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|Title:||"That Which is Shown" as th" Unifying Project in Wittgenstein/s Philosophy|
|Authors:||Bienert, Ronald F.|
|Abstract:||<p>The distinction between that which can be said with a language and that which must be shown by a language is central to Ludwig Wittgenstein/s Tractatus Logico-Philosophicus. The theme of "saying and showing" has at least three distinct but related connotations in that work. First, the theme constitutes the core of the Tractarian view of the logic of language and, with this, the core of its view of metaphysics. The logical form of a proposition must show itself thereby allowing the proposition to picture a possible state of affairs in the world and, consequently, allowing a language-user to claim that that state of affairs is actually the case in the world. Second, the theme of saying and showing is apparent in Wittgenstein/s view of the elucidating activity that is philosophy, as the philosopher brings one to see that which shows itself and thereby brings one to see the world aright. Third, the theme of saying and showing accounts for Wittgenstein's remarks on the ineffability of the mystical/ethical: why one must remain silent concerning that which is "higher" and what this silence means. The implications of the third connotation of the theme of saying and showIng, however, make possible a critique of and a development within the first connotation of that theme. This third sense of the theme, therefore, makes possible a changed view of language, logic and the world. Exactly such a view is developed in the Philosophical Investigations and other later writings of Wittgenstein. The theme of saying and showing can thus be traced into Wittgenstein's later writings. Further, having found the theme in the later writings as well as in the earlier work and having linked the theme with Wittgenstein's views on the mystical/ethical, it becomes reasonable to postulate a unified ethical project of showing the limitations of language as underlying the entire corpus of Wittgenstein's work.</p>|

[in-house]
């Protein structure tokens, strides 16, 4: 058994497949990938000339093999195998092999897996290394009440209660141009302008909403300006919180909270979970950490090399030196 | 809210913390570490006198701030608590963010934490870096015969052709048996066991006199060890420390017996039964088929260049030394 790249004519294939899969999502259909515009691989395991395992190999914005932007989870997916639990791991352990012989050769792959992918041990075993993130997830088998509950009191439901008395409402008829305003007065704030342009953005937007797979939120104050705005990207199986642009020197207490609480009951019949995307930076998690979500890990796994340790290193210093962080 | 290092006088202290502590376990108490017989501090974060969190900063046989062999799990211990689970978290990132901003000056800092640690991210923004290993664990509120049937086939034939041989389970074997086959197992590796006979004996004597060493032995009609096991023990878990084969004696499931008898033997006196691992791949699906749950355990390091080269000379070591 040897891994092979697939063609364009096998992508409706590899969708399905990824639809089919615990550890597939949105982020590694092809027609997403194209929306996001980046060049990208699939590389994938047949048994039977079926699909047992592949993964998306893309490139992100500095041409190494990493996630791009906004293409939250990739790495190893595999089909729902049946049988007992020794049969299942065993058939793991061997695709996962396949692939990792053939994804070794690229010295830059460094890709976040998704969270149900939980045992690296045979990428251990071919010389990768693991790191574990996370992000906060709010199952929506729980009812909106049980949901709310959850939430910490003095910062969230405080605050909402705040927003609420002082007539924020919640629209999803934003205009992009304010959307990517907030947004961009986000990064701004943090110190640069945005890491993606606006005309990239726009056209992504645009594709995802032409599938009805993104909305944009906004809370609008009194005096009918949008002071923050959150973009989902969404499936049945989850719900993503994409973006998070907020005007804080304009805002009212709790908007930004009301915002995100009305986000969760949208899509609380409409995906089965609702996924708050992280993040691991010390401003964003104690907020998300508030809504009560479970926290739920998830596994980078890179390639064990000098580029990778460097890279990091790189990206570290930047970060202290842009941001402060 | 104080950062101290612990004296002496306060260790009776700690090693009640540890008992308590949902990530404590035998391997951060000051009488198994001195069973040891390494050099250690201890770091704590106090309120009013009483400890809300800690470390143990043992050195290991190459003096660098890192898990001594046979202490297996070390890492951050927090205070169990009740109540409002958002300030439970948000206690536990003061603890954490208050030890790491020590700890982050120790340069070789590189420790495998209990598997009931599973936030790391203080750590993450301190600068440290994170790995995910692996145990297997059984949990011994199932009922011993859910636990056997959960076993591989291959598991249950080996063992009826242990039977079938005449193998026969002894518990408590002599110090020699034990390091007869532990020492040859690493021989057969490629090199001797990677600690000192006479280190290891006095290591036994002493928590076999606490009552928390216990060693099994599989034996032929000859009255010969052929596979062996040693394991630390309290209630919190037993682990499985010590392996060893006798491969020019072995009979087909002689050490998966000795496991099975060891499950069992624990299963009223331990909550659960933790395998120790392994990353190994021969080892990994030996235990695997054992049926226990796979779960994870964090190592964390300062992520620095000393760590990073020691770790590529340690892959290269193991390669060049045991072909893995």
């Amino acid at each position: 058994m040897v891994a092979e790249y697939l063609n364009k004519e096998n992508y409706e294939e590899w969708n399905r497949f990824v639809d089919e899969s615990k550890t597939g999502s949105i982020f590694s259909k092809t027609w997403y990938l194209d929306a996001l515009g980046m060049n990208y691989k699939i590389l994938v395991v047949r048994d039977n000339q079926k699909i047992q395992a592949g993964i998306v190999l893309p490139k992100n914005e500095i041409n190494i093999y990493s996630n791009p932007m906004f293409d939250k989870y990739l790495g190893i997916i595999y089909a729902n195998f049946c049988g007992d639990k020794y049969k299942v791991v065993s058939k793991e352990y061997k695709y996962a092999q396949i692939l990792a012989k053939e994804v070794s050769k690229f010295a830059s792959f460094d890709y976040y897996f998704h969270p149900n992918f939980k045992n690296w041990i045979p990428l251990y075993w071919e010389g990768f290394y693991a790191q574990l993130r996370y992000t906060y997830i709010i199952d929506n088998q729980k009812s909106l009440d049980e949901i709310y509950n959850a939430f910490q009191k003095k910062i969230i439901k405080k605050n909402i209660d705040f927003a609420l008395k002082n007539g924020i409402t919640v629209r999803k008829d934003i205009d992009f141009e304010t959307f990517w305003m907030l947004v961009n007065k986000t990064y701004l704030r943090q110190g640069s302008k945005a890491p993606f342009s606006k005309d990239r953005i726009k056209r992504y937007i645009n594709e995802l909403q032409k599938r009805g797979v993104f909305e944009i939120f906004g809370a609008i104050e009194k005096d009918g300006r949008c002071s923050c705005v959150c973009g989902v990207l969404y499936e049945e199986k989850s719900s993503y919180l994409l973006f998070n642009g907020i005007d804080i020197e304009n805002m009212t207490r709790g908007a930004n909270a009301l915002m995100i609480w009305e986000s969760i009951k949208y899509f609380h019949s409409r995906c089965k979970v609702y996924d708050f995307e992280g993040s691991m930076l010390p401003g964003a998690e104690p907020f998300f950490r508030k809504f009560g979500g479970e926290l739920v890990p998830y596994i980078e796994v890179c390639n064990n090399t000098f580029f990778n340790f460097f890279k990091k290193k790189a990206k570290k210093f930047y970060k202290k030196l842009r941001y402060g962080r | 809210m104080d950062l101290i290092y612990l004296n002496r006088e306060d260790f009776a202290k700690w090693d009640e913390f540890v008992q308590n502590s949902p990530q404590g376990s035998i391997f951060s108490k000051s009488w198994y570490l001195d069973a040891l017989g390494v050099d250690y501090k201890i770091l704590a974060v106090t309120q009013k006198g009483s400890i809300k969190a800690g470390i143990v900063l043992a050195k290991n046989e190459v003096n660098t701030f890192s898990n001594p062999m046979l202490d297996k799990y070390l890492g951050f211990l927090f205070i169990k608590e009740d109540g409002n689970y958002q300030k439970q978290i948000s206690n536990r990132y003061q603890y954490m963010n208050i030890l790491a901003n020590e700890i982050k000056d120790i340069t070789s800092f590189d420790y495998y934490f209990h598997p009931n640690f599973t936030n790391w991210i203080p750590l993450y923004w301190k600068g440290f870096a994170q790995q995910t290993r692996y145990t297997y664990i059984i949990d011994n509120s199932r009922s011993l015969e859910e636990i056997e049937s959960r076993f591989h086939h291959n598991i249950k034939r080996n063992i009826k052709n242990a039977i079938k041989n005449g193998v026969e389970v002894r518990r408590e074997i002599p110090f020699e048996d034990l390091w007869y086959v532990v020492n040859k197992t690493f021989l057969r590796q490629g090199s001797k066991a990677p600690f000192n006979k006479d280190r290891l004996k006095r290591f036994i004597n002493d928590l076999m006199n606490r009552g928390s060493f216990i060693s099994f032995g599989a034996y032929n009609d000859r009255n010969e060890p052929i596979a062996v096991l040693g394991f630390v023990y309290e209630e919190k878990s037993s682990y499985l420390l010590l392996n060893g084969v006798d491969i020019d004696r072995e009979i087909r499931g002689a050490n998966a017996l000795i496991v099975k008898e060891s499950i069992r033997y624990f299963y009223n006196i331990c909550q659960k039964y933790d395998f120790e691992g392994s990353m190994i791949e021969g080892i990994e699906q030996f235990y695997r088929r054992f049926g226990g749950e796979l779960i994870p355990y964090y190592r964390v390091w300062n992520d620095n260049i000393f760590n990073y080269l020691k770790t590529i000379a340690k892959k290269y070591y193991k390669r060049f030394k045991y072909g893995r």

|Appears in Collections:||Open Access Dissertations and Theses|
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